I’m often asked if buying organic food is worthwhile, particularly organic fruits and vegetables. My usual answer is “it depends”, which is generally not the answer people are looking for. But here’s my rationale: If your goal is to protect the environment, by all means buy organic, as organic farming methods are certainly more environmentally friendly than conventional farming.

However, if your buying decision is solely based on a belief that organic produce has greater nutritional value, you might want to reconsider.

Some Good Reasons to Buy Organic Produce

Organic produce is essentially that which is grown, harvested, stored and transported without the use of synthetic chemicals, irradiation or fumigants. Such farming methods are undeniably beneficial for the environment, as the chemicals and preservation techniques otherwise used in conventional farming can leach into water supplies and adversely impact agricultural sustainability and ecosystems.

Since human beings are an integral part of ecosystems and the environment is an important determinant of health, this is definitely a strong case for going organic. Opting for organic produce can also reduce your dietary exposure to potentially toxic chemicals, namely pesticide residues, which may have adverse health effects.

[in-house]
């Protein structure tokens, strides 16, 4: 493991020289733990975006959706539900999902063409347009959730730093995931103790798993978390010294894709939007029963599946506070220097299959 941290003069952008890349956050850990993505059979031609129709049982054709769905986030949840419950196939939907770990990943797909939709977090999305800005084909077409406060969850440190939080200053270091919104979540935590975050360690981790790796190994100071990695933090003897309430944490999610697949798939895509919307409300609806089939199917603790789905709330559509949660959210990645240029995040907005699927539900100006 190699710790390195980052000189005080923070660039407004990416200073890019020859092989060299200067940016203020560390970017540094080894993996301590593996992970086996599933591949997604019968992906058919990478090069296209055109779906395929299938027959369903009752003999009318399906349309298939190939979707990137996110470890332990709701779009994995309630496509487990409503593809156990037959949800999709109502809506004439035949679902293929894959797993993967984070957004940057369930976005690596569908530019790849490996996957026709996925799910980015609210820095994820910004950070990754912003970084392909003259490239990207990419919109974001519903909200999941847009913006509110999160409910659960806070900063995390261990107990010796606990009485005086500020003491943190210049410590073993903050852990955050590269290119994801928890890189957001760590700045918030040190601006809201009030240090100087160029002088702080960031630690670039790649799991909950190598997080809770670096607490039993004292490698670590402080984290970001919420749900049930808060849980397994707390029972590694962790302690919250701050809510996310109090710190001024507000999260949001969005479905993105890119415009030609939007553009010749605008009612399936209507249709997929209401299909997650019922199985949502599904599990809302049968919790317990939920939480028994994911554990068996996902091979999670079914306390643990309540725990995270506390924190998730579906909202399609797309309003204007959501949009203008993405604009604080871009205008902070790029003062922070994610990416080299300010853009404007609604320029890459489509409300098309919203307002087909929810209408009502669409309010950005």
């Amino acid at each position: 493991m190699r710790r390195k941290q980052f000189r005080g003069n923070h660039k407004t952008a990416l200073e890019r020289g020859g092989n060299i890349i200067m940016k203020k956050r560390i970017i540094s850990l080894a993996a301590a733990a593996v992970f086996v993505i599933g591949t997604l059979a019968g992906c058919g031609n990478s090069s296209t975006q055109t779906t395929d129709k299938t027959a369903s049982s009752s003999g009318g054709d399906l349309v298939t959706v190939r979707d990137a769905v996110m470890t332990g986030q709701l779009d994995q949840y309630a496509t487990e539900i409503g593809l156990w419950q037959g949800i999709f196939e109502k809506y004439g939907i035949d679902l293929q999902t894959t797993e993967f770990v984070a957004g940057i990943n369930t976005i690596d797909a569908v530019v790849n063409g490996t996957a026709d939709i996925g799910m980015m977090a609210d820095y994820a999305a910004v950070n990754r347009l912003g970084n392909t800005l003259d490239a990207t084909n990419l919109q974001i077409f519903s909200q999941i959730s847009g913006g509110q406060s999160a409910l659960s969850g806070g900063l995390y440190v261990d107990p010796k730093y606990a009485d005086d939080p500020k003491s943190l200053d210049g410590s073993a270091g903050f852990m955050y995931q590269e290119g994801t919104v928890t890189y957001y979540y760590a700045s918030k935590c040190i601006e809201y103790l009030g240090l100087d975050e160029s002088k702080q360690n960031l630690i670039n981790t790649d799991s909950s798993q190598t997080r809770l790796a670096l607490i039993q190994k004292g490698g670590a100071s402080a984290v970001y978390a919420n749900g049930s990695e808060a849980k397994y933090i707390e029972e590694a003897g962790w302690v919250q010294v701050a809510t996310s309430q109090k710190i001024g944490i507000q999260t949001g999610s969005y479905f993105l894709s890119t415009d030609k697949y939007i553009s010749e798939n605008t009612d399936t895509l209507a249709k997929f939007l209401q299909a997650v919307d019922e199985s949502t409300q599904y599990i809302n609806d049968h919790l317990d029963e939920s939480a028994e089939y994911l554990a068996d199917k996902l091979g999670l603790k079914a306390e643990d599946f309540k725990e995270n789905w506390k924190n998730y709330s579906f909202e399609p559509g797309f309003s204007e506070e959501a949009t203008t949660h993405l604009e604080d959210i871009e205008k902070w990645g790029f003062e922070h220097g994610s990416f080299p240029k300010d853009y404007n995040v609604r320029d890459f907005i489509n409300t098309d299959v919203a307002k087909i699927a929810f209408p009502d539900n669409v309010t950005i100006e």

The Environmental Working Group (EWG) is a nonprofit environmental research organization that conducts annual laboratory reports that specifically highlight selected fruits and vegetables containing the highest amounts of pesticide residues. Interestingly, their most current findings show relatively higher levels in strawberries, apples, nectarines, peaches, celery, grapes, cherries, spinach, tomatoes, bell peppers, and cucumbers (click here for the full EWG report).

Now, it’s important to understand that pesticides are extensively used worldwide and exposure can happen in a number of other ways (contact with treated surfaces or objects through touch or inhalation). So know that going organic doesn’t ensure protection.

The Real Nutritional Value of Organic Produce

Organic Produce 2 Nina Cherie Franklin PhDMost people purchase organic fruits and vegetables in mass believing they are healthier than produce that’s conventionally cultivated. Unbeknownst to many, there are no considerable differences in the overall nutritional quality of organic versus conventional produce.

Regardless of farming practices, all types of produce are rich in vital micronutrients like vitamins, minerals, and antioxidants.

Related Article: Micronutrients: The Nutritional Building Blocks for Good Health

Some organic produce has been shown to house higher levels of certain antioxidants (vitamin C and carotenoids) when compared to conventional produce. However, differences in overall content are generally modest and can vary considerable from farm to farm and among different varieties of the same crop. Moreover, increased levels of these micronutrients hasn’t been linked to added health benefits or disease protection.

Things to Consider Before Buying Organic Produce